Monday, 11 September 2023
Goods and Services Tax; Order for the Production of Documents
That the Senate take note of the documents.
These documents, in relation to the good and services tax, have been tabled in response to an order for the production of documents I moved last week. It's fair to say that over the last four weeks matters concerning the GST, whether it be the tax rate, the breadth of the base or the distribution system, have again reared their head in our public discourse—as they should. We have members of the House of Representatives and others arguing for holistic reform of our tax system. The government's appointee as the new chair of the Productivity Commission, Danielle Wood, has previously made public comments with regard to the rate of GST that should be levied. She also authored a Grattan Institute report which made comments in regard to the ongoing suitability of the GST distribution arrangement that was put in place as the result of legislation passed by the parliament in 2018. That 2018 fairer GST distribution deal was important for Western Australia because it did an important thing. It put in place a GST floor, first at 70c and then rising to 75c. It's important to put that floor in context. No other state has had a GST relativity that has fallen below 81c in the dollar—not ever. By that measure, the installation of a GST floor for Western Australia sounds very fair.
It's also worth noting that the Commonwealth Grants Commission forecast that without that fairer GST distribution deal Western Australia's GST relativity would have fallen to just 16c in the dollar in this financial year and even further, to 10c in every dollar, next financial year. So I—and, I dare say, every red-blooded Western Australian—am enthusiastic for the GST distribution deal insofar as the GST floor that was put in place.
I might just add, at a tangent, that the Productivity Commission played a very important role in bringing a much greater level of awareness to the GST debate when it was asked by the Morrison government to pursue an independent inquiry into the GST distribution arrangements. That's something that was very, very welcome.
The OPD that I asked of the Treasurer, Dr Chalmers, last week is an exact replica of a freedom of information request that I made of Dr Chalmers earlier in the year, which has, to this date, not been fulfilled. What the government have said today, in the tabling of these documents, is that they have an intention to fulfil that OPD but just can't do it at the moment. So my question to the government is a very, very simple one: when do you expect that OPD to be fulfilled? Perhaps Senator Brown can answer my question: when will this OPD be fulfilled? Silence. My expectation is that it will be fulfilled before the end of this week.
What is the OPD seeking to do? Documents sought by me under FOI have revealed that the Board of Treasurers, which includes every state Treasurer of the country, met on 9 September and agreed to write to Dr Chalmers to talk about the GST deal and, in particular, the GST 'no worse off' guarantee. That letter, dated 30 January 2023 and signed by Andrew Barr, the Chief Minister of the Australian Capital Territory, said:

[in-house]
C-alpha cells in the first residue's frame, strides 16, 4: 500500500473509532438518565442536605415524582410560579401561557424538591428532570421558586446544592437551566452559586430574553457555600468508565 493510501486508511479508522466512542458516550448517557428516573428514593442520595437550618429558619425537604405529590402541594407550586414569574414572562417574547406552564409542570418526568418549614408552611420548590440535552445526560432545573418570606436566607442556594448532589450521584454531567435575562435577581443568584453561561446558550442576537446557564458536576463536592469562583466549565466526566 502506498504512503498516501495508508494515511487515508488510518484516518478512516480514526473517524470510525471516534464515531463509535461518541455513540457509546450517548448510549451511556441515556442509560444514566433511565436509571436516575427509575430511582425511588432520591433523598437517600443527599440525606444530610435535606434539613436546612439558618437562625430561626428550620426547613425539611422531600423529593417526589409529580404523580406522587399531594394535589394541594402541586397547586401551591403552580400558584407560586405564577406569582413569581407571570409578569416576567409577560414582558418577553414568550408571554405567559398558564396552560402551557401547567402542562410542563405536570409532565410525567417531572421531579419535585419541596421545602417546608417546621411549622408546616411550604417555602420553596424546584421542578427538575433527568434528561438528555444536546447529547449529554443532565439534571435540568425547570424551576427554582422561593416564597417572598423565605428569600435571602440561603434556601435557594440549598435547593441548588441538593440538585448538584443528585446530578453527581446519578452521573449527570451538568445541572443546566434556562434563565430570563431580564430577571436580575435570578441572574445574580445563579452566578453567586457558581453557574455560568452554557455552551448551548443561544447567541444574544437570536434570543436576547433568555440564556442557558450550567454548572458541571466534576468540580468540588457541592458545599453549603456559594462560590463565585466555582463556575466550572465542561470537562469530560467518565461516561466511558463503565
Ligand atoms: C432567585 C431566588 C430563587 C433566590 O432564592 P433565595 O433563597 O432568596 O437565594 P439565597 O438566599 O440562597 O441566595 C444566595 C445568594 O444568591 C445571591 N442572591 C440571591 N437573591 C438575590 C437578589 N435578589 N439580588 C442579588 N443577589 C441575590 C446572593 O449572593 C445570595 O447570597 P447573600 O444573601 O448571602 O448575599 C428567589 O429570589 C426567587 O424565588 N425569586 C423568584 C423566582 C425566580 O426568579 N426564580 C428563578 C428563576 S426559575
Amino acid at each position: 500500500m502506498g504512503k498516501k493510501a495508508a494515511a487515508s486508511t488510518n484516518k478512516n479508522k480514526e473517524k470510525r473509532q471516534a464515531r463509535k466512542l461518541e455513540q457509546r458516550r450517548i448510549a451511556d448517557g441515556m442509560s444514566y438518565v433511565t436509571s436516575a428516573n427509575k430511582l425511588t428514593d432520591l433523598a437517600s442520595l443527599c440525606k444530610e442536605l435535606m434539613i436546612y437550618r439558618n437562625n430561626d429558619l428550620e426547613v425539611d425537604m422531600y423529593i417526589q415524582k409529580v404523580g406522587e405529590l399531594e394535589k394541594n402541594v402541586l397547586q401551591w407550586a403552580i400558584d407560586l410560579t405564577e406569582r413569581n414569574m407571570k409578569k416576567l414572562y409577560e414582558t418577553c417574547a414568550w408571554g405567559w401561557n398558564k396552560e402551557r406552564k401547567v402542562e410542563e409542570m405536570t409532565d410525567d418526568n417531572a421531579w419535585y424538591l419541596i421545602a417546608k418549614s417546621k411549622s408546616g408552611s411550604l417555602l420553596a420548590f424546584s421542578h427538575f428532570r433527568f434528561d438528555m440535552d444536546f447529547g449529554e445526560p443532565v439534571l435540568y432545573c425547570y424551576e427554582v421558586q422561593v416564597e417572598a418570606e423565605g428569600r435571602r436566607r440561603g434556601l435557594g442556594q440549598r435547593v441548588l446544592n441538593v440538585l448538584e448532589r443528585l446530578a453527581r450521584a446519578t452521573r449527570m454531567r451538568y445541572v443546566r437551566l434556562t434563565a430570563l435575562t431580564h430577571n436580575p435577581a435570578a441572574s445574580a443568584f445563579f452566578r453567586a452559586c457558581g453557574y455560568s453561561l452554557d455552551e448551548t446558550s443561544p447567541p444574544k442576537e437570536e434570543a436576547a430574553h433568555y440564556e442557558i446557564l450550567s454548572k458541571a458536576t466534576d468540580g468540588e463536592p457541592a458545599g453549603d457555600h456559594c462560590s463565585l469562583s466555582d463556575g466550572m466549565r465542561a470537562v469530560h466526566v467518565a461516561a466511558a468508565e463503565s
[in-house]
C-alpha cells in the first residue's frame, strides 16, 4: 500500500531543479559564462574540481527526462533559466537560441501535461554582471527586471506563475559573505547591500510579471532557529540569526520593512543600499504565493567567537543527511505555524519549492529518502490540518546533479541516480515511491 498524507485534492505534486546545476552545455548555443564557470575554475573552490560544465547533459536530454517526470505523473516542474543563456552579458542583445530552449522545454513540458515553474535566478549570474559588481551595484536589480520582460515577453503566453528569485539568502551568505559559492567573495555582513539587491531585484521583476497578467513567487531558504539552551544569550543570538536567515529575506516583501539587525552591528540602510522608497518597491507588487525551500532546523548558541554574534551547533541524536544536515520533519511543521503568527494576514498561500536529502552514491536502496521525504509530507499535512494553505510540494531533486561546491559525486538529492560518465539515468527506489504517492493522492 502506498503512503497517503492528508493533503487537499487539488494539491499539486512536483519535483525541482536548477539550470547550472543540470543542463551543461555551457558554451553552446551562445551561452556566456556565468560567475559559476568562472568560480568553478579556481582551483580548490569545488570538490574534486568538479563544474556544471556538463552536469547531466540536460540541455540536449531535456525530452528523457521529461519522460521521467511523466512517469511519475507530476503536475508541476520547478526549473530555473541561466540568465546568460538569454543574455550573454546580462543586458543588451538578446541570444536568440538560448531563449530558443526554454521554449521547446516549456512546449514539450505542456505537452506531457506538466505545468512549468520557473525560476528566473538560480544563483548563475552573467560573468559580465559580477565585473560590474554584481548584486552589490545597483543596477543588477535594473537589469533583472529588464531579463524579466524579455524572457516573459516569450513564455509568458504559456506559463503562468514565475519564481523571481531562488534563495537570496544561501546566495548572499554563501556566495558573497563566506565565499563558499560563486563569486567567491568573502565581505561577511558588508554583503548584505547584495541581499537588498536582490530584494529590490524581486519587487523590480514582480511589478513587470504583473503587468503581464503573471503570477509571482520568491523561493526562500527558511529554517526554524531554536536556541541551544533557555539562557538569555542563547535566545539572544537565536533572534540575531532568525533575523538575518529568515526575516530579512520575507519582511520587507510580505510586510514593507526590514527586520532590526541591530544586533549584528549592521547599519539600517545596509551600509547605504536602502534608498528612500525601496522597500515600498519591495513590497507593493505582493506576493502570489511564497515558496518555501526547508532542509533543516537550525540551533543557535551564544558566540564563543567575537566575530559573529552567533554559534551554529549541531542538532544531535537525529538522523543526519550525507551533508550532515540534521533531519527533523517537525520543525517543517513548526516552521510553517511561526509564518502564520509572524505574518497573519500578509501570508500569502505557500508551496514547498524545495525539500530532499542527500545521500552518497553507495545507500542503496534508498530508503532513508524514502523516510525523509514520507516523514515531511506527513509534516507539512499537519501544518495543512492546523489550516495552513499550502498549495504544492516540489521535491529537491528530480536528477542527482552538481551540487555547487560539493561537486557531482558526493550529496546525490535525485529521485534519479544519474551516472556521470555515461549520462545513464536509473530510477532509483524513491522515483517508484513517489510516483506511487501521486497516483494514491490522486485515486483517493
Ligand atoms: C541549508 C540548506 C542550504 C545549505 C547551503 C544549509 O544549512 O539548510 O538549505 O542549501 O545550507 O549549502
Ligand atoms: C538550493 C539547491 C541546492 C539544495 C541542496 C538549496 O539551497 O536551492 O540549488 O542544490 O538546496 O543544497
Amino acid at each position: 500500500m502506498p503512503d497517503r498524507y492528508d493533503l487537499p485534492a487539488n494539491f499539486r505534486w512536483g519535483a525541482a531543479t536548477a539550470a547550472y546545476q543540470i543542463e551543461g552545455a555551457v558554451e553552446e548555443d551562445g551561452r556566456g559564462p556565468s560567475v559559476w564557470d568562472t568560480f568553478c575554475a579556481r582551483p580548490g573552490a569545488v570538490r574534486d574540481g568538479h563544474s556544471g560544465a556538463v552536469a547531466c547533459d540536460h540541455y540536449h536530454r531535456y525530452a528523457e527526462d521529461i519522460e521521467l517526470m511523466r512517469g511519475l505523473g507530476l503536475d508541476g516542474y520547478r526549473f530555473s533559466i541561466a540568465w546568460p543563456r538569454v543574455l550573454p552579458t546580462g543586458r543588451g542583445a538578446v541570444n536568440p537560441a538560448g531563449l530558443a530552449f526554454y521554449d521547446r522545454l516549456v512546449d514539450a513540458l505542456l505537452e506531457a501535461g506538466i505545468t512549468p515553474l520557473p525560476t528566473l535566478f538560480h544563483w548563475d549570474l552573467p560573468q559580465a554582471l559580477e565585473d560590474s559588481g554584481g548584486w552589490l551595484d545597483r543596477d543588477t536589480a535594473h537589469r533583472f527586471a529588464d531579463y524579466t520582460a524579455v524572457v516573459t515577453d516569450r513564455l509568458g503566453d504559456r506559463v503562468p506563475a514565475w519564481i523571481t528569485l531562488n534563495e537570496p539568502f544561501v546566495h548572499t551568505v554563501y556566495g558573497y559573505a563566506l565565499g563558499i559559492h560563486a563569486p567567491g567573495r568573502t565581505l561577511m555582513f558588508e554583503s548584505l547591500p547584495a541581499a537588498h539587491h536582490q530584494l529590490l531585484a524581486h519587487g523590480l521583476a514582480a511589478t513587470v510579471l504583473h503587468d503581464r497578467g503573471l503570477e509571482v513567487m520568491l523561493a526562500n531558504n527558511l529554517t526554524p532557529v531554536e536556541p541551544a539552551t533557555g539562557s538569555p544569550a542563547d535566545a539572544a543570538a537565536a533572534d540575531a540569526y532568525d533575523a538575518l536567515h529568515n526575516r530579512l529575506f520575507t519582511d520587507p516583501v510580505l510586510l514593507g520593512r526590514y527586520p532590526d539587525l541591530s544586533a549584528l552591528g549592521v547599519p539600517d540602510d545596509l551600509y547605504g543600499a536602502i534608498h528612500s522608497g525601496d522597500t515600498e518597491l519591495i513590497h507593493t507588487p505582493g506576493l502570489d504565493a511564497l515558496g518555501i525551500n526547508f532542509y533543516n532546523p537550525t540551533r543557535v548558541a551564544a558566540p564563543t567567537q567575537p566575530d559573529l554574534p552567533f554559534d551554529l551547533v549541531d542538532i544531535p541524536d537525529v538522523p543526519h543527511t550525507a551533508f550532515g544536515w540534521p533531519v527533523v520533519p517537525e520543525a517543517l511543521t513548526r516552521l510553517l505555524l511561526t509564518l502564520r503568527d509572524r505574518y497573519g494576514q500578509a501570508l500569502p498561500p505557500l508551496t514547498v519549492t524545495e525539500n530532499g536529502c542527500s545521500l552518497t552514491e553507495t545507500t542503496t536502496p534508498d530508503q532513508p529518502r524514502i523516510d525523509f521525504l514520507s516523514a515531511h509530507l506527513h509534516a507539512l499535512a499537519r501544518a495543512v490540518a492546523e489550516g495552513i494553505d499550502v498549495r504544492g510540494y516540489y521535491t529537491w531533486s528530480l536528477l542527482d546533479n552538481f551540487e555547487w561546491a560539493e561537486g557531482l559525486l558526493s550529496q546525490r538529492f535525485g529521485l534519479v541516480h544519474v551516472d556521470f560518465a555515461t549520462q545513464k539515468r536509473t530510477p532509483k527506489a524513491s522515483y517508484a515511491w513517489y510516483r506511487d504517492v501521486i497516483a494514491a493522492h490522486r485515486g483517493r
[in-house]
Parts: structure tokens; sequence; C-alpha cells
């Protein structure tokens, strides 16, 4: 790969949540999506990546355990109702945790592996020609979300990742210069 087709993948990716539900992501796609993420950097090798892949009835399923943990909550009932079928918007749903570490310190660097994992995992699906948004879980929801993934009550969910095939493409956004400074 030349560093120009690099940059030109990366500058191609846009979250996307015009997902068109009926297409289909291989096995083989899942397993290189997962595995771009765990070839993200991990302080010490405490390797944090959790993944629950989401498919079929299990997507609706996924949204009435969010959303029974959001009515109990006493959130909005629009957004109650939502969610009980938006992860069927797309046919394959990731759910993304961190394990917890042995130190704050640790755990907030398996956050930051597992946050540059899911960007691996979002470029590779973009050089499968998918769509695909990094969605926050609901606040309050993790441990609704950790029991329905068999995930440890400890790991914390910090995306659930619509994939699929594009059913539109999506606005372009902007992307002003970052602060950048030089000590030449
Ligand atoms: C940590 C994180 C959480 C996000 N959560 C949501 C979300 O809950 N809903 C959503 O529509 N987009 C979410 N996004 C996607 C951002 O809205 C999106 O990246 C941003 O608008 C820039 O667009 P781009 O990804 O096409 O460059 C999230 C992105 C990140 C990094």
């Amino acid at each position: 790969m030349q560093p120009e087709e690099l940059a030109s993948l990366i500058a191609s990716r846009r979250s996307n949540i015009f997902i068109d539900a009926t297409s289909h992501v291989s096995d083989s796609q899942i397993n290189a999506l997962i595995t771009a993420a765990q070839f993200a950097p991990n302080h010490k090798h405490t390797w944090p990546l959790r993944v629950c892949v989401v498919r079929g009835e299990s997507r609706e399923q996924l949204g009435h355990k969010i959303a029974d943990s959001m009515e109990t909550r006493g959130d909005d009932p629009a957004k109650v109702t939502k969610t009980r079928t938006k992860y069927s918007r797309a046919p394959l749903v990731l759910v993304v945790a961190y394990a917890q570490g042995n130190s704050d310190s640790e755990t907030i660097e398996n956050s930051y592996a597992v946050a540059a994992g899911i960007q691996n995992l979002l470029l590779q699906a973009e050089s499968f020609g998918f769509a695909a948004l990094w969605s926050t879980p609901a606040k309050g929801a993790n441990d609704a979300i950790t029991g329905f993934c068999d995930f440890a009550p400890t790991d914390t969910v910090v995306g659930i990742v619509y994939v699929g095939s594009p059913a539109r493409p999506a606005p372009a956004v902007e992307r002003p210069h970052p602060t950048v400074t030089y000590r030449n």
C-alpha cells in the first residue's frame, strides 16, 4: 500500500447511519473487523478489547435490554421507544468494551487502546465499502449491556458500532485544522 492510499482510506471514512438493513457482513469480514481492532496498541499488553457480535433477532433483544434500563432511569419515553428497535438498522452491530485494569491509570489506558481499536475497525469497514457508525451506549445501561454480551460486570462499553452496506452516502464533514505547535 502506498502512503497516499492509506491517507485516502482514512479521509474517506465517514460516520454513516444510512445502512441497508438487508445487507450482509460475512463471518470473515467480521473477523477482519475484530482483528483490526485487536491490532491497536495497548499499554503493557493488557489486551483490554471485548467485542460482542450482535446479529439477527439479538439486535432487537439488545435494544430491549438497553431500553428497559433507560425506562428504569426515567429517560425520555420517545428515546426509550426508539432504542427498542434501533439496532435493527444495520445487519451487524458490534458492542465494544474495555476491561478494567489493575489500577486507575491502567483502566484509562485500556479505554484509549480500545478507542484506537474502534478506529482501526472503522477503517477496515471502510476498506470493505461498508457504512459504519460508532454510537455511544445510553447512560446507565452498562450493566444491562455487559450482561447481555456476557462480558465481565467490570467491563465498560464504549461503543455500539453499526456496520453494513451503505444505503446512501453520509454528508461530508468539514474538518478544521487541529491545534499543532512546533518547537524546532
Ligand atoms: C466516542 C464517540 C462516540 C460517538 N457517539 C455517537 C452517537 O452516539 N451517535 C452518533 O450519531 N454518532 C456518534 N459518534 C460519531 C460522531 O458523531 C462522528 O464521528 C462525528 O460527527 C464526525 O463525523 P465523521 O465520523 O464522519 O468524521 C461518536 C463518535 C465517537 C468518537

On behalf of the Board of Treasurers … I write to you—
that is, Dr Chalmers, the federal Treasurer—
regarding the discussions at the 9 September 2022 meeting of the Council on Federal Financial Relations (CFFR), on the GST no-worse off guarantee.
The fiscal pressures exercise that was undertaken jointly through CFFR highlighted the expenditure pressures that all governments are experiencing. This work also acknowledged the risk to State and Territory finances from the impending cessation of the Commonwealth-funded GST no-worse off guarantee from 2027-28.
The letter went on to say at its conclusion:
I would welcome further discussion with you—
that is, Dr Chalmers, the federal Treasurer—
on this matter to resolve it in the interest of all Australians. I propose that at its next meeting, the CFFR discuss a process and timeframe for resolution of this issue.
And so what I am seeking in the form of this OPD, which is exactly the same as the freedom of information request lodged earlier this year, which has still not been fulfilled, is evidence—details of all of the correspondence between the federal government and every state treasurer and territory treasurer on the future of the GST arrangements. What is the government hiding? What is Dr Chalmers and the government hiding when it comes to the GST discussions they are having behind closed doors?
I would add one other point which is much less known to people. The terms of reference for the Council on Federal Financial Relations meetings have been changed. The December 2022 terms of reference agreed by the Commonwealth Treasurer, Dr Chalmers, and others have now made deliberations of the Council on Federal Financial Relations confidential unless otherwise agreed. There is no transparency yet on the discussions that are happening between Dr Chalmers and his state and territory treasurer counterparts on the future of the GST deal.
To add weight to my effort to bring some disclosure to this, I've taken the unprecedented step of writing to the Secretary to the Treasury, asking him to ensure that the law regarding freedom of information is upheld—an extraordinary step—because the federal Treasurer does not think that he should be obliged to implement that commitment that Anthony Albanese gave Australians in August 2022 when he said that Australians deserve accountability and transparency.